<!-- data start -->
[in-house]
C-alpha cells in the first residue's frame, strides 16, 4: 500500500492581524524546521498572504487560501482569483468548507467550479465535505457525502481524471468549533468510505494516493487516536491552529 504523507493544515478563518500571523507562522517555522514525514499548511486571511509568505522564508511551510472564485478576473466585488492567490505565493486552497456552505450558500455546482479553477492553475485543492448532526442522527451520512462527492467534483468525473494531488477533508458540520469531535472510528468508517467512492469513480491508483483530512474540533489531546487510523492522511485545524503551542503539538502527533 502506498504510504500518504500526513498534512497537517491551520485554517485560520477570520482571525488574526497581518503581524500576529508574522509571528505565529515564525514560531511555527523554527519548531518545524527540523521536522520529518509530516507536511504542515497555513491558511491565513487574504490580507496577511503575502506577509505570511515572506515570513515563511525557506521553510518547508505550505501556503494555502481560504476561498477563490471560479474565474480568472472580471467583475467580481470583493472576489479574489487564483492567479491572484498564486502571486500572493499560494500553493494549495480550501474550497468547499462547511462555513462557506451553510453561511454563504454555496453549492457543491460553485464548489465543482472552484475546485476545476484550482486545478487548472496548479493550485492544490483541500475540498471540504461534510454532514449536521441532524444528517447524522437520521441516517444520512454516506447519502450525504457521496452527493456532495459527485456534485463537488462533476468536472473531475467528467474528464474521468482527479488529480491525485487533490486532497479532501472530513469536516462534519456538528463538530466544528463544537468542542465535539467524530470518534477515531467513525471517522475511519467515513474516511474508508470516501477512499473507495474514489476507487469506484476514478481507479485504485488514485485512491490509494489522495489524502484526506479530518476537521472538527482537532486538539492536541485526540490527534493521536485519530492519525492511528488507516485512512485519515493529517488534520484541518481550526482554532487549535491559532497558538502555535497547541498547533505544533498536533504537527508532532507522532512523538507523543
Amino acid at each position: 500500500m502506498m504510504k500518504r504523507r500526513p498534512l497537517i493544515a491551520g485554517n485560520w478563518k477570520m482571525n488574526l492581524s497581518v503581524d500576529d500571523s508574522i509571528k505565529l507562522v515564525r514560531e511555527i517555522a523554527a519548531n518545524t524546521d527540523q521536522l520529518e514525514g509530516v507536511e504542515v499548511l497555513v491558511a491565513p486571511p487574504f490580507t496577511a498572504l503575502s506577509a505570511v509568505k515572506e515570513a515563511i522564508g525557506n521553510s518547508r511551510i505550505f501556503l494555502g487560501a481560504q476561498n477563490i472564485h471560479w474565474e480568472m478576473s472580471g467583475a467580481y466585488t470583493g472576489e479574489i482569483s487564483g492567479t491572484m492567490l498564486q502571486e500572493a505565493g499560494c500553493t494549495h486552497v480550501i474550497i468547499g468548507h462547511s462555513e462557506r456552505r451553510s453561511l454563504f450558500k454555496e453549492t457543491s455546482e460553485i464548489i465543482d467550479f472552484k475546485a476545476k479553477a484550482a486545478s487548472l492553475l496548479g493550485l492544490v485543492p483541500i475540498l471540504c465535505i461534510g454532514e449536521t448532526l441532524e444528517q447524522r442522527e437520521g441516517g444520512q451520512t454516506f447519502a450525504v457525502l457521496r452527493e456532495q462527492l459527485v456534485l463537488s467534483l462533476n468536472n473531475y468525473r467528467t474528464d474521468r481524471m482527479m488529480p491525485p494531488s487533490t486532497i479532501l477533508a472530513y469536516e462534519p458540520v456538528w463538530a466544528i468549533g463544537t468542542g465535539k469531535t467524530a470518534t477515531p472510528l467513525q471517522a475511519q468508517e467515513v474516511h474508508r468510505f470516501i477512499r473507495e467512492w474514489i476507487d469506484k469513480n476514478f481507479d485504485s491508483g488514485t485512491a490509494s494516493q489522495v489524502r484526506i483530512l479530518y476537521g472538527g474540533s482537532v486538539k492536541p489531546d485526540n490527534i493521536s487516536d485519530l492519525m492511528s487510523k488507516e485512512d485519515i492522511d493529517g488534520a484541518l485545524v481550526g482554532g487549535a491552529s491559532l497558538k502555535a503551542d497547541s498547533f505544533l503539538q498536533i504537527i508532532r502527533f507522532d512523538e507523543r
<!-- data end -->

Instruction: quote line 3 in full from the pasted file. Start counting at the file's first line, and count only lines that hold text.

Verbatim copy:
Amino acid at each position: 500500500m502506498m504510504k500518504r504523507r500526513p498534512l497537517i493544515a491551520g485554517n485560520w478563518k477570520m482571525n488574526l492581524s497581518v503581524d500576529d500571523s508574522i509571528k505565529l507562522v515564525r514560531e511555527i517555522a523554527a519548531n518545524t524546521d527540523q521536522l520529518e514525514g509530516v507536511e504542515v499548511l497555513v491558511a491565513p486571511p487574504f490580507t496577511a498572504l503575502s506577509a505570511v509568505k515572506e515570513a515563511i522564508g525557506n521553510s518547508r511551510i505550505f501556503l494555502g487560501a481560504q476561498n477563490i472564485h471560479w474565474e480568472m478576473s472580471g467583475a467580481y466585488t470583493g472576489e479574489i482569483s487564483g492567479t491572484m492567490l498564486q502571486e500572493a505565493g499560494c500553493t494549495h486552497v480550501i474550497i468547499g468548507h462547511s462555513e462557506r456552505r451553510s453561511l454563504f450558500k454555496e453549492t457543491s455546482e460553485i464548489i465543482d467550479f472552484k475546485a476545476k479553477a484550482a486545478s487548472l492553475l496548479g493550485l492544490v485543492p483541500i475540498l471540504c465535505i461534510g454532514e449536521t448532526l441532524e444528517q447524522r442522527e437520521g441516517g444520512q451520512t454516506f447519502a450525504v457525502l457521496r452527493e456532495q462527492l459527485v456534485l463537488s467534483l462533476n468536472n473531475y468525473r467528467t474528464d474521468r481524471m482527479m488529480p491525485p494531488s487533490t486532497i479532501l477533508a472530513y469536516e462534519p458540520v456538528w463538530a466544528i468549533g463544537t468542542g465535539k469531535t467524530a470518534t477515531p472510528l467513525q471517522a475511519q468508517e467515513v474516511h474508508r468510505f470516501i477512499r473507495e467512492w474514489i476507487d469506484k469513480n476514478f481507479d485504485s491508483g488514485t485512491a490509494s494516493q489522495v489524502r484526506i483530512l479530518y476537521g472538527g474540533s482537532v486538539k492536541p489531546d485526540n490527534i493521536s487516536d485519530l492519525m492511528s487510523k488507516e485512512d485519515i492522511d493529517g488534520a484541518l485545524v481550526g482554532g487549535a491552529s491559532l497558538k502555535a503551542d497547541s498547533f505544533l503539538q498536533i504537527i508532532r502527533f507522532d512523538e507523543r